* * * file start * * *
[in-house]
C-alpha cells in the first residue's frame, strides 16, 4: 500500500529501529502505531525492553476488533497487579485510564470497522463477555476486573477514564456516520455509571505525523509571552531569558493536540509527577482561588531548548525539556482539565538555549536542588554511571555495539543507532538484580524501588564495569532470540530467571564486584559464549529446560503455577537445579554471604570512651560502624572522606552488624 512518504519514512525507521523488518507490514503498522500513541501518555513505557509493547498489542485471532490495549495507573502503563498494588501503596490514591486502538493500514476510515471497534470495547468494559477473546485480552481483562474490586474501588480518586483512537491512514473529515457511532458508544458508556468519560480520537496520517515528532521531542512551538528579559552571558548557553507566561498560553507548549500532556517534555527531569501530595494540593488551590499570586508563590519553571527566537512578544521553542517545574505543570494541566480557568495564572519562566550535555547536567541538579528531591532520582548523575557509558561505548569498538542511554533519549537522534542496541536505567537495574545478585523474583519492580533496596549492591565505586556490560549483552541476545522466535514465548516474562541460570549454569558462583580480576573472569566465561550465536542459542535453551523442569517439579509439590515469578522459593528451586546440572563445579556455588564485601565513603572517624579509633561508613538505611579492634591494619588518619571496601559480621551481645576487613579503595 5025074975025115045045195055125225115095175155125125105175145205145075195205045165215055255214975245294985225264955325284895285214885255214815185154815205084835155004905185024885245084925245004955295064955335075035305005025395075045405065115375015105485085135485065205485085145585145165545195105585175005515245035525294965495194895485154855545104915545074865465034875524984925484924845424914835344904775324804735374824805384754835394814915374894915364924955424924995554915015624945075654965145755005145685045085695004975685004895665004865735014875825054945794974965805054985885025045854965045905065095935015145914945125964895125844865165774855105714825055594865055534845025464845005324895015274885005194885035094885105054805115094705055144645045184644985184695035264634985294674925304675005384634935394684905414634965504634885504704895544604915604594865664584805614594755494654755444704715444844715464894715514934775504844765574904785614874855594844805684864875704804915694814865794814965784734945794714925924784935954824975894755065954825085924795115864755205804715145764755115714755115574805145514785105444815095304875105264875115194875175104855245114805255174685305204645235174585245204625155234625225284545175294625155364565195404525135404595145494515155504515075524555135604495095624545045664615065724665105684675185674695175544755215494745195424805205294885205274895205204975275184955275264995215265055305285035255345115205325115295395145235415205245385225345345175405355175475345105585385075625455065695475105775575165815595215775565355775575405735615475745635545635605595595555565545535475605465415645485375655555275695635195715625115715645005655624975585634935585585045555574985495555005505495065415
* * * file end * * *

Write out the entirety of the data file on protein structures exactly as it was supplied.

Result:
[in-house]
C-alpha cells in the first residue's frame, strides 16, 4: 500500500529501529502505531525492553476488533497487579485510564470497522463477555476486573477514564456516520455509571505525523509571552531569558493536540509527577482561588531548548525539556482539565538555549536542588554511571555495539543507532538484580524501588564495569532470540530467571564486584559464549529446560503455577537445579554471604570512651560502624572522606552488624 512518504519514512525507521523488518507490514503498522500513541501518555513505557509493547498489542485471532490495549495507573502503563498494588501503596490514591486502538493500514476510515471497534470495547468494559477473546485480552481483562474490586474501588480518586483512537491512514473529515457511532458508544458508556468519560480520537496520517515528532521531542512551538528579559552571558548557553507566561498560553507548549500532556517534555527531569501530595494540593488551590499570586508563590519553571527566537512578544521553542517545574505543570494541566480557568495564572519562566550535555547536567541538579528531591532520582548523575557509558561505548569498538542511554533519549537522534542496541536505567537495574545478585523474583519492580533496596549492591565505586556490560549483552541476545522466535514465548516474562541460570549454569558462583580480576573472569566465561550465536542459542535453551523442569517439579509439590515469578522459593528451586546440572563445579556455588564485601565513603572517624579509633561508613538505611579492634591494619588518619571496601559480621551481645576487613579503595 5025074975025115045045195055125225115095175155125125105175145205145075195205045165215055255214975245294985225264955325284895285214885255214815185154815205084835155004905185024885245084925245004955295064955335075035305005025395075045405065115375015105485085135485065205485085145585145165545195105585175005515245035525294965495194895485154855545104915545074865465034875524984925484924845424914835344904775324804735374824805384754835394814915374894915364924955424924995554915015624945075654965145755005145685045085695004975685004895665004865735014875825054945794974965805054985885025045854965045905065095935015145914945125964895125844865165774855105714825055594865055534845025464845005324895015274885005194885035094885105054805115094705055144645045184644985184695035264634985294674925304675005384634935394684905414634965504634885504704895544604915604594865664584805614594755494654755444704715444844715464894715514934775504844765574904785614874855594844805684864875704804915694814865794814965784734945794714925924784935954824975894755065954825085924795115864755205804715145764755115714755115574805145514785105444815095304875105264875115194875175104855245114805255174685305204645235174585245204625155234625225284545175294625155364565195404525135404595145494515155504515075524555135604495095624545045664615065724665105684675185674695175544755215494745195424805205294885205274895205204975275184955275264995215265055305285035255345115205325115295395145235415205245385225345345175405355175475345105585385075625455065695475105775575165815595215775565355775575405735615475745635545635605595595555565545535475605465415645485375655555275695635195715625115715645005655624975585634935585585045555574985495555005505495065415